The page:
Sunday Salon: reasons to be cheerful

sundaysalonIt’s been a milestone week.

Milestone 1: On Wednesday I led my first book club discussion.   I’d never even been to a book club meeting until December and was completely thrown when asked to choose the February book. Of all the scores of books I want to read, it should have been a cinch to name something. But  all that came into my head was Possession by A.S. Byatt from my Booker prize list; which wasn’t even on my radar screen for this year. Afterwards I kept thinking I’d made a terrible mistake when one member said they’d tried it and hated it so wouldn’t read again and a few others wrinkled their noses when I described it. So I approached Wednesday with a considerable degree of nervousness, imagining that most people wouldn’t even turn up or if they did, would say they couldn’t finish the book and they hated it.

How wrong I was. Three people said instantly that they loved it (not just liked, but loved). When the scores were tallied at the end, the average put it at the second highest score for any book they’ve read in the last 3 years. Crumbs!

What was fascinating was how people enjoyed the book for different reasons – some were keen on the dual love story aspect, some enjoyed the mystery angle. Some enjoyed the poetry. All agreed that it was a highly technically accomplished book and wondered why we hadn’t read more by Byatt.

Milestone 2: Thursday saw the first anniversary of this blog. A time to reflect on how my original ideas have changed over the last 12 months and will likely change again. Here’s my post on the topic.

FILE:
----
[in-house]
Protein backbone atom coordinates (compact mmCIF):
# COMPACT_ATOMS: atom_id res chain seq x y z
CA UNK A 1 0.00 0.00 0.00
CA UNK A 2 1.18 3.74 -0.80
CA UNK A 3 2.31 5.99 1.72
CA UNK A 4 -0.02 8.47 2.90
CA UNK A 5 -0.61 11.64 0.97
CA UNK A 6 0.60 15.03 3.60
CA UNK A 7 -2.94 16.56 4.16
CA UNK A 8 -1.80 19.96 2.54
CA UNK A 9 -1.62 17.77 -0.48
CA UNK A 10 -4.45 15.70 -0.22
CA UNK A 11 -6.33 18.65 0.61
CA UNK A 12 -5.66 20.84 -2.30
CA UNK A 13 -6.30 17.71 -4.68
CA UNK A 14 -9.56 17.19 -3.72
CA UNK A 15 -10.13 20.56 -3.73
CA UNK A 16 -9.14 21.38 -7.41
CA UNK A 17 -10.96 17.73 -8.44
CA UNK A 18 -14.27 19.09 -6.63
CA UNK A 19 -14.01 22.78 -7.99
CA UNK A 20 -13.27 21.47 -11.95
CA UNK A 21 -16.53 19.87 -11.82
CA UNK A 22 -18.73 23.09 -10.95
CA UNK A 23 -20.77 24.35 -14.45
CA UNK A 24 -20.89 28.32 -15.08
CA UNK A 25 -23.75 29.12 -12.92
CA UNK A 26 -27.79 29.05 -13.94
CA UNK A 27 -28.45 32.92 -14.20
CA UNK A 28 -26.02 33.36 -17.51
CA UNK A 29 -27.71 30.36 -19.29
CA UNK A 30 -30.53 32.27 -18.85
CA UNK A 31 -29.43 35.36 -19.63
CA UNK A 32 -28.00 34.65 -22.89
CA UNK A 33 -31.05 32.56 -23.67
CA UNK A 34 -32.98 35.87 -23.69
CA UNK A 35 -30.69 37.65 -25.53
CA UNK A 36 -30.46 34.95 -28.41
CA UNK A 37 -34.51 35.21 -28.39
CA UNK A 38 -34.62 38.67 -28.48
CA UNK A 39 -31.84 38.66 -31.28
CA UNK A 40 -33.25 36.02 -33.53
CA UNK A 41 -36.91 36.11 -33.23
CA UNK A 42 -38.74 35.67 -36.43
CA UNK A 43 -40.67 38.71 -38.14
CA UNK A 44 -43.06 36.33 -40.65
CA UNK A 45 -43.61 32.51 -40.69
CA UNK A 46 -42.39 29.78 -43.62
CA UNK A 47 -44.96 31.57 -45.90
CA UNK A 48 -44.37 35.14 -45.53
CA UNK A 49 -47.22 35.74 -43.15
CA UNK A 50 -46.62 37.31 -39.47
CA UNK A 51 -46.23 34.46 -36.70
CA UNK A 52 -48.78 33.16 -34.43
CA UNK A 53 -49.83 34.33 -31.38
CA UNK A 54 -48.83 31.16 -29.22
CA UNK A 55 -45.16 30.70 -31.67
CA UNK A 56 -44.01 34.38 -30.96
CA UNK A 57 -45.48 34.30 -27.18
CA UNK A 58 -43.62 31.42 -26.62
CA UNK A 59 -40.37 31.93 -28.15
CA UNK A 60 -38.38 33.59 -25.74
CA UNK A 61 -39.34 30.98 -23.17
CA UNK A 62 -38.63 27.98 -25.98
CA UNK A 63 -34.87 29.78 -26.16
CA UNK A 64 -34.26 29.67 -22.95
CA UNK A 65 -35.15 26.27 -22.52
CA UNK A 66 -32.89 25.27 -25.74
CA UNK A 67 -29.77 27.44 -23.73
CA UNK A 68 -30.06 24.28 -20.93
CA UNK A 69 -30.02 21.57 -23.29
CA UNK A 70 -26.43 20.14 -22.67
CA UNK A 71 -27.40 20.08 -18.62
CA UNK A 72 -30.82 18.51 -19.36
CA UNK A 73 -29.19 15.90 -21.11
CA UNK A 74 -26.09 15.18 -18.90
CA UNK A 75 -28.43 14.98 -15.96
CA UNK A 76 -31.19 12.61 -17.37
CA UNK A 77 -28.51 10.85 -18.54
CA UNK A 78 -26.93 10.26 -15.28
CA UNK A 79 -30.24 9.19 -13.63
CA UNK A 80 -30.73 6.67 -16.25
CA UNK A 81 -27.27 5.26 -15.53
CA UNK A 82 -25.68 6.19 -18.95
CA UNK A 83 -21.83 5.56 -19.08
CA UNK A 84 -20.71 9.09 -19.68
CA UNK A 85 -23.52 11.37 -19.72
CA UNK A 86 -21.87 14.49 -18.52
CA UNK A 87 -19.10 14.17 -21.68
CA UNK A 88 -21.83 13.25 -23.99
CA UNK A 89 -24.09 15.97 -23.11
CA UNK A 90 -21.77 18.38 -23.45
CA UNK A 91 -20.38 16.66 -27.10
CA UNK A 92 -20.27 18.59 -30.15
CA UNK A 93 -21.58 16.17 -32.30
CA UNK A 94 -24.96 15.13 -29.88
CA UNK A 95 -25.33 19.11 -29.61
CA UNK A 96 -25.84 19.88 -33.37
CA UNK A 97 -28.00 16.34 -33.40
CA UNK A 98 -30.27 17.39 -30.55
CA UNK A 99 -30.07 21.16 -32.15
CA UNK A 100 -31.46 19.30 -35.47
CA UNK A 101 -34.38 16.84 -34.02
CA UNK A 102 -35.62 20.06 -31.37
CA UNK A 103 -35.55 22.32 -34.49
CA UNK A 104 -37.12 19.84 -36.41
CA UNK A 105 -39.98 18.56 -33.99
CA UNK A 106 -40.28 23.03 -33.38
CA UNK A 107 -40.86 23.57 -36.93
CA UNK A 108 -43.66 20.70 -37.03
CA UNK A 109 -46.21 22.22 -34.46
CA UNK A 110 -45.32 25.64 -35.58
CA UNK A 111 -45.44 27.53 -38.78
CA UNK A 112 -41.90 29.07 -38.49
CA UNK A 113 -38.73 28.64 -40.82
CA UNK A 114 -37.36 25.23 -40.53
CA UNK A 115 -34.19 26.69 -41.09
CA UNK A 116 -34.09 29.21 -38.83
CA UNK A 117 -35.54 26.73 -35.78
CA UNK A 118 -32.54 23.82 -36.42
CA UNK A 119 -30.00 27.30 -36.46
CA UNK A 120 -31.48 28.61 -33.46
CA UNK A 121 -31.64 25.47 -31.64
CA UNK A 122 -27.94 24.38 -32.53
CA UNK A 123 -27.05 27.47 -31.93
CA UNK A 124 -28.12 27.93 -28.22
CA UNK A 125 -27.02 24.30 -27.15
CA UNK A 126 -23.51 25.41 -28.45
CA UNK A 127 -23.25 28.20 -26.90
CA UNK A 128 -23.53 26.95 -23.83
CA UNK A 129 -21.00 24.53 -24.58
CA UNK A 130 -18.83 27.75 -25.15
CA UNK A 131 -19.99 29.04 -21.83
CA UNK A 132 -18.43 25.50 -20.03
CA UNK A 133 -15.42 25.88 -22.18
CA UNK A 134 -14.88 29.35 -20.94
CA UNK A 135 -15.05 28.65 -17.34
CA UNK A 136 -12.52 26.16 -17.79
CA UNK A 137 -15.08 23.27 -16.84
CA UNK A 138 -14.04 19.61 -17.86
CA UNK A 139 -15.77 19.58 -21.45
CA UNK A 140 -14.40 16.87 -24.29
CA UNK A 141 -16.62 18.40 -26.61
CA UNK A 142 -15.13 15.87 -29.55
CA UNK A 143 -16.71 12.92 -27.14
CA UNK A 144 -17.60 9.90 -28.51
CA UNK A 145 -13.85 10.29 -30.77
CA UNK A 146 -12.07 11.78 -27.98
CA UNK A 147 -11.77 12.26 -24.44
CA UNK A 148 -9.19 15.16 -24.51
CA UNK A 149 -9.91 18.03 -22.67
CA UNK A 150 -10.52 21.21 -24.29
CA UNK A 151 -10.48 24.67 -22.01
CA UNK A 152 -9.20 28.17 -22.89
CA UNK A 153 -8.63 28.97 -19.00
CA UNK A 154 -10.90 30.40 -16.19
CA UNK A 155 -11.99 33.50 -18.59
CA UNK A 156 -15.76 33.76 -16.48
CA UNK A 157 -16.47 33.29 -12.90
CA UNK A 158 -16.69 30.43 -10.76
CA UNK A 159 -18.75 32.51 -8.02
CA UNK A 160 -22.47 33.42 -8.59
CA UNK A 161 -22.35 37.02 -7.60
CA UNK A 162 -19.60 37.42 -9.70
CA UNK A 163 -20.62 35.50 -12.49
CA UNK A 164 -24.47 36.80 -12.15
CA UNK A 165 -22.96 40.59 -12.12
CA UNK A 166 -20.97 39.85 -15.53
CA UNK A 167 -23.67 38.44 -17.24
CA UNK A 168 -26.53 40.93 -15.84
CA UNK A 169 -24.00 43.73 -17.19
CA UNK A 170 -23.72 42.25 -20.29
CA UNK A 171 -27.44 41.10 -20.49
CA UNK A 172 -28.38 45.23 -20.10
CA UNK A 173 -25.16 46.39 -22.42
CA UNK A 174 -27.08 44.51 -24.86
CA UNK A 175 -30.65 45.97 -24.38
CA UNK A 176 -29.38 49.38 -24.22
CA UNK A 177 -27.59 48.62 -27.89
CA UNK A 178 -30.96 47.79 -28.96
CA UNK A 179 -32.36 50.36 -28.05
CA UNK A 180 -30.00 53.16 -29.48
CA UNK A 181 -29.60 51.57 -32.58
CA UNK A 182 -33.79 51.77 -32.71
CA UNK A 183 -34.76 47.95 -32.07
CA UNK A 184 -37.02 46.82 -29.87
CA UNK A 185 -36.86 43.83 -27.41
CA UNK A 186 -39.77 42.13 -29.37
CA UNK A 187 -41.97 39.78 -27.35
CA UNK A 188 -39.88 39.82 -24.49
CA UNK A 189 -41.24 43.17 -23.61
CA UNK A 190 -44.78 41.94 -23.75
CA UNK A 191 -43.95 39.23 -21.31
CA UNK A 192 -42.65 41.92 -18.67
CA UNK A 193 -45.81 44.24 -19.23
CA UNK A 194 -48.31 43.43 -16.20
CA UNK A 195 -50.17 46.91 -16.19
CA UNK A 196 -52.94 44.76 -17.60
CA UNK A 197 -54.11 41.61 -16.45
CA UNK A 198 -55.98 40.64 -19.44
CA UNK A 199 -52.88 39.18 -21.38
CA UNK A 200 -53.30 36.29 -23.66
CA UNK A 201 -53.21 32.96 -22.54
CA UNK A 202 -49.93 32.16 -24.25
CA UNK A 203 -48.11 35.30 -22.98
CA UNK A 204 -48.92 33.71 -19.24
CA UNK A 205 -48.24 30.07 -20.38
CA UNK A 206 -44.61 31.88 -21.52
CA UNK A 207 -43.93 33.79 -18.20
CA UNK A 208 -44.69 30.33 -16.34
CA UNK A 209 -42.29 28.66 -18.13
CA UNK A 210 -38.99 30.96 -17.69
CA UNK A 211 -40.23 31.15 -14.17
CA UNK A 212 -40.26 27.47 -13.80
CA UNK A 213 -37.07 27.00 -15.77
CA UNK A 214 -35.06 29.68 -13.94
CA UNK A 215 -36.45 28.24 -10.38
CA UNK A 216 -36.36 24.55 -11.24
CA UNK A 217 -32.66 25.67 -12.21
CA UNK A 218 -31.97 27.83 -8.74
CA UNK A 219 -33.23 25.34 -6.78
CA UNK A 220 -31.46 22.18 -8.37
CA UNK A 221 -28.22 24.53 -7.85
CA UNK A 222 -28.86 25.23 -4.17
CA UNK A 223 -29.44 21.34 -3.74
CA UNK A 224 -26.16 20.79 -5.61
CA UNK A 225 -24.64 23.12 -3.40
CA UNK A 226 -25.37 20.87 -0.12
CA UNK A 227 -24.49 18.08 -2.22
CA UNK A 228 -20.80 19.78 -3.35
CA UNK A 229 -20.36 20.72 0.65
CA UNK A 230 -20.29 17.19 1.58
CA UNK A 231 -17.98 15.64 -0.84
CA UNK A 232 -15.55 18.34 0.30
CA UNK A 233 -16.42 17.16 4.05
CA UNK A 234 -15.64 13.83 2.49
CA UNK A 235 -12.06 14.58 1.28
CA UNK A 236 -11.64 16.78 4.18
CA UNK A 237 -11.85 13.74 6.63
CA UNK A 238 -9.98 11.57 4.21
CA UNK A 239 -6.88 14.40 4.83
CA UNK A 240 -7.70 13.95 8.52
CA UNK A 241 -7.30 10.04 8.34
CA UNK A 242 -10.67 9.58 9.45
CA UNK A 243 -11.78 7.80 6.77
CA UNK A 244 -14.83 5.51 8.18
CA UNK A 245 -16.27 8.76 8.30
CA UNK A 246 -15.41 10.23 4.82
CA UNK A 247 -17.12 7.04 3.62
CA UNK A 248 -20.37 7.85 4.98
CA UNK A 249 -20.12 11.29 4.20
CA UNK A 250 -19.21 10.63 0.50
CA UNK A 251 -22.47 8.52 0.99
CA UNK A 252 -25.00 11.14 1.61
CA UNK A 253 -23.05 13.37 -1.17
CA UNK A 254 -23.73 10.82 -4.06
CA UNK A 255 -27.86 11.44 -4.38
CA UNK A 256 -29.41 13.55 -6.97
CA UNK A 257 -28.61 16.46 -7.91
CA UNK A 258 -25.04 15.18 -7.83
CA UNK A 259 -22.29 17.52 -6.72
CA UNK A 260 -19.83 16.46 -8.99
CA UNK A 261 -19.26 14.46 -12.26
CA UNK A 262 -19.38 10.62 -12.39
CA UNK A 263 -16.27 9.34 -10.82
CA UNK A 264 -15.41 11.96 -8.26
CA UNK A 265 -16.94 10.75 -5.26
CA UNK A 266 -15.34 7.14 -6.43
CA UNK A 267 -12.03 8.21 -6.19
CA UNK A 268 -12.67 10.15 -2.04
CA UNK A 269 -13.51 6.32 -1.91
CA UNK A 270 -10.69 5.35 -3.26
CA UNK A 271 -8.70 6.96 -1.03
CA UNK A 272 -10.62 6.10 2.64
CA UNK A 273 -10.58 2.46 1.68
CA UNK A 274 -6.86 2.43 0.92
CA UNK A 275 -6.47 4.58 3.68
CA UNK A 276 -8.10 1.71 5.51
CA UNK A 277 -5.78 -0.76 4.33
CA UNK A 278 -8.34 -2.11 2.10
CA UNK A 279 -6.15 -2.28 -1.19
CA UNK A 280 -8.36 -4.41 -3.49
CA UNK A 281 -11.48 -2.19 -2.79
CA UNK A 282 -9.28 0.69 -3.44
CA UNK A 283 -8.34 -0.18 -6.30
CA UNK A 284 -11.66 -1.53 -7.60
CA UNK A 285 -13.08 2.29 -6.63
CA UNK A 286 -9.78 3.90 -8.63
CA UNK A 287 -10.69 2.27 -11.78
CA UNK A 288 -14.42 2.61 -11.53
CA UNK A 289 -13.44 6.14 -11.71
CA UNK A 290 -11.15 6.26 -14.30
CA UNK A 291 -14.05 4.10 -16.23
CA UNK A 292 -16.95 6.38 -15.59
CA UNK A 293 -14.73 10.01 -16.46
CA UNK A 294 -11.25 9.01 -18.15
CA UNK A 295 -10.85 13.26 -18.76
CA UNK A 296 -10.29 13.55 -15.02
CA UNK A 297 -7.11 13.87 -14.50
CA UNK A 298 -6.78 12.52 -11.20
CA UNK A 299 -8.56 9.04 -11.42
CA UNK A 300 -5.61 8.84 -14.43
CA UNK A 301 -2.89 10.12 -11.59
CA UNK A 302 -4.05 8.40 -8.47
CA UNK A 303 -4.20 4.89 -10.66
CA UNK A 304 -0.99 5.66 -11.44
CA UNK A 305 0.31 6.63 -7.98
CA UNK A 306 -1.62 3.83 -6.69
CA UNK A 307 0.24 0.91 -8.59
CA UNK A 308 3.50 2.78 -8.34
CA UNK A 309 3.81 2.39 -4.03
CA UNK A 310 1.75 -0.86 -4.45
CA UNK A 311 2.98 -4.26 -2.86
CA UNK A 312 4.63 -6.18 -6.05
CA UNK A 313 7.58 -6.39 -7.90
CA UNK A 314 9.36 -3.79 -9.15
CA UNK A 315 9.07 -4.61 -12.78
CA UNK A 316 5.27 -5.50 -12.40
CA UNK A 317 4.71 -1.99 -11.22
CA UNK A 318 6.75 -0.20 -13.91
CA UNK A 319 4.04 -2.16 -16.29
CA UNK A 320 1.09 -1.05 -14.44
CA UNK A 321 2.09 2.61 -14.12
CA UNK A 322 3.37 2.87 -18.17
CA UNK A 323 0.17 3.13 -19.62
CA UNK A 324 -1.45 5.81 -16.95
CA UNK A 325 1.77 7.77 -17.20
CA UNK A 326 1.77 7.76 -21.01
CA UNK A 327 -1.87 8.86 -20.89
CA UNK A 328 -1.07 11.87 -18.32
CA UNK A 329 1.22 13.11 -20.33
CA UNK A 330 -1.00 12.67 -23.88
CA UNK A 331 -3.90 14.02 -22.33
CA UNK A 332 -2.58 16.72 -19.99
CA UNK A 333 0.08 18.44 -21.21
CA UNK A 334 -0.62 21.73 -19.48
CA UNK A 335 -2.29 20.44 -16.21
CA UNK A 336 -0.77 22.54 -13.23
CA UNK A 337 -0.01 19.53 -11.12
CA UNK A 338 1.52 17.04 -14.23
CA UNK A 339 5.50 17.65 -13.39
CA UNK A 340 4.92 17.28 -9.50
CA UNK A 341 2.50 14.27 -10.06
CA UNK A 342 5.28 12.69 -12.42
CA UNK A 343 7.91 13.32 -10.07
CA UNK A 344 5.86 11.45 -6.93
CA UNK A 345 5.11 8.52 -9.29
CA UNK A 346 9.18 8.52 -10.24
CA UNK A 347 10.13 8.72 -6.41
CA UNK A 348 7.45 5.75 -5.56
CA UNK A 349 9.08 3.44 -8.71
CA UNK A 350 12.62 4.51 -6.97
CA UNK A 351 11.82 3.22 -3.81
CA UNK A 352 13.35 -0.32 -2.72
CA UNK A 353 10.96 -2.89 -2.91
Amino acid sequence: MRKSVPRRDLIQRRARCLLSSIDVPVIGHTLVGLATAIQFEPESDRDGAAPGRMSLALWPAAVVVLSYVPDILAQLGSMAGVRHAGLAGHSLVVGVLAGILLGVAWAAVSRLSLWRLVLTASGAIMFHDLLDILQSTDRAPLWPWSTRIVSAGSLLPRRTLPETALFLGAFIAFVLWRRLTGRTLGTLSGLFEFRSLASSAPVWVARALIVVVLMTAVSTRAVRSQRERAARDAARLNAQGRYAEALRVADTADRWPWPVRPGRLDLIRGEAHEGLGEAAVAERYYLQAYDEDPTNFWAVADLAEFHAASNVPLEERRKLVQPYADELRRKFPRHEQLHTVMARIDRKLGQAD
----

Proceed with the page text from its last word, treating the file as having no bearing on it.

Milestone 3: Joined my first virtual group read. The people behind the Unputdownables blog have selected Crime and Punishment by Dostoevsky for the Feb/April read. I’ve not done one of these because the reading schedule is usually faster than I can manage. But since this novel is on my Classics Club list and I’m a tad daunted by it and  their reading schedule seems very manageable I thought I’d give it a go.

So three reasons to celebrate. All of which have been great antidotes to the doom and gloom of the books I’m currently reading. Crime and Punishment is a surprisingly approachable book so far but it’s topic doesn’t exactly lend much cheer. Little Dorrit is a super yarn but the shades of the prison house that surround the central character of Amy Dorrit are so deep that I’m downhearted on her behalf every time I pick up the book. I know there will be a happy ending since Dickens does so like those but there is a lot to get through before that. And the last book I read The Armies by the Colombian author Evelio Rosero (a book I read as part of my world literature challenge) was rather bleak too. (my review is here)

I must make sure the next book I pick has more light than shade……

About BookerTalk

What do you need to know about me? 1. I'm from Wales which is one of the countries in the UK and must never be confused with England. 2. My life has always revolved around the written and spoken word. I worked as a journalist for nine years then in international corporate communications 3. My tastes in books are eclectic. I love realism and hate science fiction and science fantasy. 4. I am trying to broaden my reading horizons geographically by reading more books in translation